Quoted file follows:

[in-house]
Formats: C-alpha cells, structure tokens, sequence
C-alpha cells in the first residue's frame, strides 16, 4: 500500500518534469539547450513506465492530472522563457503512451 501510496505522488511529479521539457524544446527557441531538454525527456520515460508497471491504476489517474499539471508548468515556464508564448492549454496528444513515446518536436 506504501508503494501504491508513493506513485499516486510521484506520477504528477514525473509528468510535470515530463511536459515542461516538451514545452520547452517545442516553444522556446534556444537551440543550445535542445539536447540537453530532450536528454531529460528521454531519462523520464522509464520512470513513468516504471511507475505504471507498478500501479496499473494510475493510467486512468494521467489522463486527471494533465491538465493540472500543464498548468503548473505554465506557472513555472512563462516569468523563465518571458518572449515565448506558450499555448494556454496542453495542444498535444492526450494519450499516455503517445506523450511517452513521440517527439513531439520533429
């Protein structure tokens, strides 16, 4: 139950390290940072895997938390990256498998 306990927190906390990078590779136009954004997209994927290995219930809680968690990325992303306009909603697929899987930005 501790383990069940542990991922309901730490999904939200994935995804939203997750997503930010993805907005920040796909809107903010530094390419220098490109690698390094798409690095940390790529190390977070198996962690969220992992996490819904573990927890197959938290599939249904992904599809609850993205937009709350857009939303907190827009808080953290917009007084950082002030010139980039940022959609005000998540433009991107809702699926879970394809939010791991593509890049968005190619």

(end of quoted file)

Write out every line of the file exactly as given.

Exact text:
[in-house]
Formats: C-alpha cells, structure tokens, sequence
C-alpha cells in the first residue's frame, strides 16, 4: 500500500518534469539547450513506465492530472522563457503512451 501510496505522488511529479521539457524544446527557441531538454525527456520515460508497471491504476489517474499539471508548468515556464508564448492549454496528444513515446518536436 506504501508503494501504491508513493506513485499516486510521484506520477504528477514525473509528468510535470515530463511536459515542461516538451514545452520547452517545442516553444522556446534556444537551440543550445535542445539536447540537453530532450536528454531529460528521454531519462523520464522509464520512470513513468516504471511507475505504471507498478500501479496499473494510475493510467486512468494521467489522463486527471494533465491538465493540472500543464498548468503548473505554465506557472513555472512563462516569468523563465518571458518572449515565448506558450499555448494556454496542453495542444498535444492526450494519450499516455503517445506523450511517452513521440517527439513531439520533429
């Protein structure tokens, strides 16, 4: 139950390290940072895997938390990256498998 306990927190906390990078590779136009954004997209994927290995219930809680968690990325992303306009909603697929899987930005 501790383990069940542990991922309901730490999904939200994935995804939203997750997503930010993805907005920040796909809107903010530094390419220098490109690698390094798409690095940390790529190390977070198996962690969220992992996490819904573990927890197959938290599939249904992904599809609850993205937009709350857009939303907190827009808080953290917009007084950082002030010139980039940022959609005000998540433009991107809702699926879970394809939010791991593509890049968005190619």